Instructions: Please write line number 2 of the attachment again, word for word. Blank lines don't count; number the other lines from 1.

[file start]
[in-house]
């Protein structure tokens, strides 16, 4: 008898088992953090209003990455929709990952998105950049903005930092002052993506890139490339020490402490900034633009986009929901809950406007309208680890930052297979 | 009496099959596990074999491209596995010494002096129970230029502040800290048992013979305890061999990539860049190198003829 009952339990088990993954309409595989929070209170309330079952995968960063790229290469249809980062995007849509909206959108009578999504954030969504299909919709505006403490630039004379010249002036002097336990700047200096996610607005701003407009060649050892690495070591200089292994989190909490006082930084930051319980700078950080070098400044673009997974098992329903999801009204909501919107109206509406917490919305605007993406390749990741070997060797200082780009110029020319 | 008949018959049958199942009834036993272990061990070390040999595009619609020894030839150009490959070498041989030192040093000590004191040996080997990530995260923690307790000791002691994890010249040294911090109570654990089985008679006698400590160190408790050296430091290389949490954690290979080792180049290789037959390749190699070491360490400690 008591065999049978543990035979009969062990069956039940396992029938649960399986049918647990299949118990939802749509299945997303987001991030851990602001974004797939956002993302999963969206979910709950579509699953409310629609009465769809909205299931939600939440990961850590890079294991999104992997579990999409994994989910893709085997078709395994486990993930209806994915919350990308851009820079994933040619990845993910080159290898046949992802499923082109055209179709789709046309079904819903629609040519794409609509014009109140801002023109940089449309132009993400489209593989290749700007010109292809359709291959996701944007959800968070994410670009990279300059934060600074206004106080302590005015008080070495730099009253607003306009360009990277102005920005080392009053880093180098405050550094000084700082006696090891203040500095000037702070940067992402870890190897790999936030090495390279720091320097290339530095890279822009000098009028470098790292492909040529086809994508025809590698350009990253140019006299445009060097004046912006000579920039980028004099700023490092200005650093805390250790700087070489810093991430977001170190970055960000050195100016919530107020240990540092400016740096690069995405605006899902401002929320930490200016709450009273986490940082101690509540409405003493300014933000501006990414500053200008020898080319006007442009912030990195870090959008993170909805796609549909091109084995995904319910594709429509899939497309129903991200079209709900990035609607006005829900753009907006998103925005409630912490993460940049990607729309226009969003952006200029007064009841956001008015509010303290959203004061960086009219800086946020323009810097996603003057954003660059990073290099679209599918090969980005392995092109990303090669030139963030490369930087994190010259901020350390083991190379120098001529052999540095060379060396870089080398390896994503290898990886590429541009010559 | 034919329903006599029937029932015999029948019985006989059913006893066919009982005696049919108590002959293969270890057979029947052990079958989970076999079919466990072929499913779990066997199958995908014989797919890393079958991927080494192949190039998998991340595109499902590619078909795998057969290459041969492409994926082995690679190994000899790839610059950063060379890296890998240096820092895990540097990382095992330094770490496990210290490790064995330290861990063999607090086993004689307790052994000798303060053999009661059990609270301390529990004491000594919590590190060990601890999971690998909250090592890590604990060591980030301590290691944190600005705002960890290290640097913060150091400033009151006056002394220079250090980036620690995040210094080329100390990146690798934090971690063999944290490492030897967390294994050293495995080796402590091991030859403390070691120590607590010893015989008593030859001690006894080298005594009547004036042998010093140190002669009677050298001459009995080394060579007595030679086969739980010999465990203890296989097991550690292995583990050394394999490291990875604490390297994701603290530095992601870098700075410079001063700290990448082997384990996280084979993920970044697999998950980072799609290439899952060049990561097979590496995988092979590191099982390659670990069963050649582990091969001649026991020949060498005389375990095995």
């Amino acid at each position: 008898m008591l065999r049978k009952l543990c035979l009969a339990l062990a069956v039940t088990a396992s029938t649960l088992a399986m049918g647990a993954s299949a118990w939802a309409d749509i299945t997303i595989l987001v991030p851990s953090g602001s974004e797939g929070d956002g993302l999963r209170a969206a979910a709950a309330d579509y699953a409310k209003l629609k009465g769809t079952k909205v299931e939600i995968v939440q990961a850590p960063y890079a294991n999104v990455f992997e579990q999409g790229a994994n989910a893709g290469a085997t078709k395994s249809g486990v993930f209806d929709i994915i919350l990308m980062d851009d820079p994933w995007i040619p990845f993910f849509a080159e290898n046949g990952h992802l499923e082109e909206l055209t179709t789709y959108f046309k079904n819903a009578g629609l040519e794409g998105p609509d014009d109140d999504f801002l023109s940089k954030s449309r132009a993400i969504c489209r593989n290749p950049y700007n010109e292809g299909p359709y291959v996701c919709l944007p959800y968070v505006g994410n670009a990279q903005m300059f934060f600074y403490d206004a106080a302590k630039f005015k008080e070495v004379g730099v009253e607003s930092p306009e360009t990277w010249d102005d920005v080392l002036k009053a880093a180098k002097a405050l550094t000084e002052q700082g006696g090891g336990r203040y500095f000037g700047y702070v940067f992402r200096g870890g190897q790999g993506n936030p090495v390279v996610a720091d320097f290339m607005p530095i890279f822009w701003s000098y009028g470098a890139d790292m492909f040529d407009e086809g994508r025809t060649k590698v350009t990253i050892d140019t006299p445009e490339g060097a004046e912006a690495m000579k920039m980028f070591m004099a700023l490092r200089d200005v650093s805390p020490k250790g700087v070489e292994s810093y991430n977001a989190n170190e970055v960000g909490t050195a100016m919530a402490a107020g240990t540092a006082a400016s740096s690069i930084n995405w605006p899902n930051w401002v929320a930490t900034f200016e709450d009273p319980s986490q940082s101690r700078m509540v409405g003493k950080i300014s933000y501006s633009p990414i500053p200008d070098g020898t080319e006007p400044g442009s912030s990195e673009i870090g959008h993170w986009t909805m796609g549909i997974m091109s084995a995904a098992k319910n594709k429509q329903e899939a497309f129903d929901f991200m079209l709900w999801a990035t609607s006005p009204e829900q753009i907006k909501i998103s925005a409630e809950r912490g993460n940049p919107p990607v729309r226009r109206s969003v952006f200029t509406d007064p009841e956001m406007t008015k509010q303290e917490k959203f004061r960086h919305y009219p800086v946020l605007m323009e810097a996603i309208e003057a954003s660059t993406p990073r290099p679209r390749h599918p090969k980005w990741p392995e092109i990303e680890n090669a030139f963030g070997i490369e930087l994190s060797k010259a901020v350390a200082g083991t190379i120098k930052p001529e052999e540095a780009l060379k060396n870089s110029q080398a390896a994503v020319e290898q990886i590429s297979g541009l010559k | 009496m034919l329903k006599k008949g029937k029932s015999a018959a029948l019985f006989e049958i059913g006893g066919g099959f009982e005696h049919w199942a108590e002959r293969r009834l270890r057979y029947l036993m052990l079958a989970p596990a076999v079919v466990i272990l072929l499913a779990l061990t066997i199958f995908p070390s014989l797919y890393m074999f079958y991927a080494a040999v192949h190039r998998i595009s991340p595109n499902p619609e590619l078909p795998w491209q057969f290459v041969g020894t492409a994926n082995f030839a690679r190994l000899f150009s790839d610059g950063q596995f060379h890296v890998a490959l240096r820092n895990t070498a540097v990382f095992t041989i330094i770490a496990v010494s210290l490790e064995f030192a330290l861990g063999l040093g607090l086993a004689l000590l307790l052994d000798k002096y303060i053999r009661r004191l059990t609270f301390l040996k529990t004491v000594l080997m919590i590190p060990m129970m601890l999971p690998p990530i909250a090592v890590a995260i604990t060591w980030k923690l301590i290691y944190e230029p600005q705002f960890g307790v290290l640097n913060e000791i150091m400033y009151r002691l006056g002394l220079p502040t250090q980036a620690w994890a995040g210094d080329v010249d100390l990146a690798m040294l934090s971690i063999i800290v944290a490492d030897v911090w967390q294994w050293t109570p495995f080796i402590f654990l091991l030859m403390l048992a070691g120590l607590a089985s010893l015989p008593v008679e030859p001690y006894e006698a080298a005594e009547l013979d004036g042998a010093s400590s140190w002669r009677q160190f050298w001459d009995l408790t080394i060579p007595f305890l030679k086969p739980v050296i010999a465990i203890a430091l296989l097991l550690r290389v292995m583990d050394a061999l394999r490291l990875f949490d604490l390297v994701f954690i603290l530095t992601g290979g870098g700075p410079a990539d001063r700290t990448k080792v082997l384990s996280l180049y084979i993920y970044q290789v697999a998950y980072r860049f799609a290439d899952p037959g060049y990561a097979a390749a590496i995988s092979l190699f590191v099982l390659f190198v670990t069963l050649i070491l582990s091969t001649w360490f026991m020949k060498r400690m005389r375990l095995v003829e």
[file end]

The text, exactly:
């Protein structure tokens, strides 16, 4: 008898088992953090209003990455929709990952998105950049903005930092002052993506890139490339020490402490900034633009986009929901809950406007309208680890930052297979 | 009496099959596990074999491209596995010494002096129970230029502040800290048992013979305890061999990539860049190198003829 009952339990088990993954309409595989929070209170309330079952995968960063790229290469249809980062995007849509909206959108009578999504954030969504299909919709505006403490630039004379010249002036002097336990700047200096996610607005701003407009060649050892690495070591200089292994989190909490006082930084930051319980700078950080070098400044673009997974098992329903999801009204909501919107109206509406917490919305605007993406390749990741070997060797200082780009110029020319 | 008949018959049958199942009834036993272990061990070390040999595009619609020894030839150009490959070498041989030192040093000590004191040996080997990530995260923690307790000791002691994890010249040294911090109570654990089985008679006698400590160190408790050296430091290389949490954690290979080792180049290789037959390749190699070491360490400690 008591065999049978543990035979009969062990069956039940396992029938649960399986049918647990299949118990939802749509299945997303987001991030851990602001974004797939956002993302999963969206979910709950579509699953409310629609009465769809909205299931939600939440990961850590890079294991999104992997579990999409994994989910893709085997078709395994486990993930209806994915919350990308851009820079994933040619990845993910080159290898046949992802499923082109055209179709789709046309079904819903629609040519794409609509014009109140801002023109940089449309132009993400489209593989290749700007010109292809359709291959996701944007959800968070994410670009990279300059934060600074206004106080302590005015008080070495730099009253607003306009360009990277102005920005080392009053880093180098405050550094000084700082006696090891203040500095000037702070940067992402870890190897790999936030090495390279720091320097290339530095890279822009000098009028470098790292492909040529086809994508025809590698350009990253140019006299445009060097004046912006000579920039980028004099700023490092200005650093805390250790700087070489810093991430977001170190970055960000050195100016919530107020240990540092400016740096690069995405605006899902401002929320930490200016709450009273986490940082101690509540409405003493300014933000501006990414500053200008020898080319006007442009912030990195870090959008993170909805796609549909091109084995995904319910594709429509899939497309129903991200079209709900990035609607006005829900753009907006998103925005409630912490993460940049990607729309226009969003952006200029007064009841956001008015509010303290959203004061960086009219800086946020323009810097996603003057954003660059990073290099679209599918090969980005392995092109990303090669030139963030490369930087994190010259901020350390083991190379120098001529052999540095060379060396870089080398390896994503290898990886590429541009010559 | 034919329903006599029937029932015999029948019985006989059913006893066919009982005696049919108590002959293969270890057979029947052990079958989970076999079919466990072929499913779990066997199958995908014989797919890393079958991927080494192949190039998998991340595109499902590619078909795998057969290459041969492409994926082995690679190994000899790839610059950063060379890296890998240096820092895990540097990382095992330094770490496990210290490790064995330290861990063999607090086993004689307790052994000798303060053999009661059990609270301390529990004491000594919590590190060990601890999971690998909250090592890590604990060591980030301590290691944190600005705002960890290290640097913060150091400033009151006056002394220079250090980036620690995040210094080329100390990146690798934090971690063999944290490492030897967390294994050293495995080796402590091991030859403390070691120590607590010893015989008593030859001690006894080298005594009547004036042998010093140190002669009677050298001459009995080394060579007595030679086969739980010999465990203890296989097991550690292995583990050394394999490291990875604490390297994701603290530095992601870098700075410079001063700290990448082997384990996280084979993920970044697999998950980072799609290439899952060049990561097979590496995988092979590191099982390659670990069963050649582990091969001649026991020949060498005389375990095995």